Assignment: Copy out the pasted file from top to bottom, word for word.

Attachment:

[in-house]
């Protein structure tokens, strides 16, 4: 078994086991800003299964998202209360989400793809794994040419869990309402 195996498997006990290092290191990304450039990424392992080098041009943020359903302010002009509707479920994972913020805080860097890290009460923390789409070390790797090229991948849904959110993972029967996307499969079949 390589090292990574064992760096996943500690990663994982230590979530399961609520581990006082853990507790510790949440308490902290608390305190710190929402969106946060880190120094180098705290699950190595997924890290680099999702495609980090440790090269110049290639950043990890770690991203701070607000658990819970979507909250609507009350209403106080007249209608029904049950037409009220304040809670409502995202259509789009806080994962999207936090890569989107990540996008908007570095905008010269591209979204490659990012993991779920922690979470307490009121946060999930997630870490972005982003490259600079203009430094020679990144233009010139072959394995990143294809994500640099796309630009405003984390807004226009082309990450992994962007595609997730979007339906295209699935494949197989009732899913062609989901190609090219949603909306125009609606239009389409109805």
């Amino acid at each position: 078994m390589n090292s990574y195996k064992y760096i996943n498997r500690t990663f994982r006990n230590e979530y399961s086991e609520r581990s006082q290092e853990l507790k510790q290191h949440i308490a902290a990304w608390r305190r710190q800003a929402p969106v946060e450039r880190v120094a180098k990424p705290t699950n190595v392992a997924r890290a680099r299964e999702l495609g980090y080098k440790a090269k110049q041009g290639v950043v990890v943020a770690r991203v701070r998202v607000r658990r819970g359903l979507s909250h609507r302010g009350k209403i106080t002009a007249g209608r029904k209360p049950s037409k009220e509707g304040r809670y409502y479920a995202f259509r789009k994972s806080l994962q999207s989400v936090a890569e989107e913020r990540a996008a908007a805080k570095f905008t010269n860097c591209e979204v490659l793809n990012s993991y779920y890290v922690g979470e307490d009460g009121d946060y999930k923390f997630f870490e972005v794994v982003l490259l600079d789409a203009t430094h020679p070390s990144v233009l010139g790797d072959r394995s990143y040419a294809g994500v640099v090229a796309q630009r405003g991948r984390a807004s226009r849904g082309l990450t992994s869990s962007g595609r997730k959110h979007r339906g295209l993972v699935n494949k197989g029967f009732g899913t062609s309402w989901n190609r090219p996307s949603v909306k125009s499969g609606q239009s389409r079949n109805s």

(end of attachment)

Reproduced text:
[in-house]
């Protein structure tokens, strides 16, 4: 078994086991800003299964998202209360989400793809794994040419869990309402 195996498997006990290092290191990304450039990424392992080098041009943020359903302010002009509707479920994972913020805080860097890290009460923390789409070390790797090229991948849904959110993972029967996307499969079949 390589090292990574064992760096996943500690990663994982230590979530399961609520581990006082853990507790510790949440308490902290608390305190710190929402969106946060880190120094180098705290699950190595997924890290680099999702495609980090440790090269110049290639950043990890770690991203701070607000658990819970979507909250609507009350209403106080007249209608029904049950037409009220304040809670409502995202259509789009806080994962999207936090890569989107990540996008908007570095905008010269591209979204490659990012993991779920922690979470307490009121946060999930997630870490972005982003490259600079203009430094020679990144233009010139072959394995990143294809994500640099796309630009405003984390807004226009082309990450992994962007595609997730979007339906295209699935494949197989009732899913062609989901190609090219949603909306125009609606239009389409109805």
């Amino acid at each position: 078994m390589n090292s990574y195996k064992y760096i996943n498997r500690t990663f994982r006990n230590e979530y399961s086991e609520r581990s006082q290092e853990l507790k510790q290191h949440i308490a902290a990304w608390r305190r710190q800003a929402p969106v946060e450039r880190v120094a180098k990424p705290t699950n190595v392992a997924r890290a680099r299964e999702l495609g980090y080098k440790a090269k110049q041009g290639v950043v990890v943020a770690r991203v701070r998202v607000r658990r819970g359903l979507s909250h609507r302010g009350k209403i106080t002009a007249g209608r029904k209360p049950s037409k009220e509707g304040r809670y409502y479920a995202f259509r789009k994972s806080l994962q999207s989400v936090a890569e989107e913020r990540a996008a908007a805080k570095f905008t010269n860097c591209e979204v490659l793809n990012s993991y779920y890290v922690g979470e307490d009460g009121d946060y999930k923390f997630f870490e972005v794994v982003l490259l600079d789409a203009t430094h020679p070390s990144v233009l010139g790797d072959r394995s990143y040419a294809g994500v640099v090229a796309q630009r405003g991948r984390a807004s226009r849904g082309l990450t992994s869990s962007g595609r997730k959110h979007r339906g295209l993972v699935n494949k197989g029967f009732g899913t062609s309402w989901n190609r090219p996307s949603v909306k125009s499969g609606q239009s389409r079949n109805s």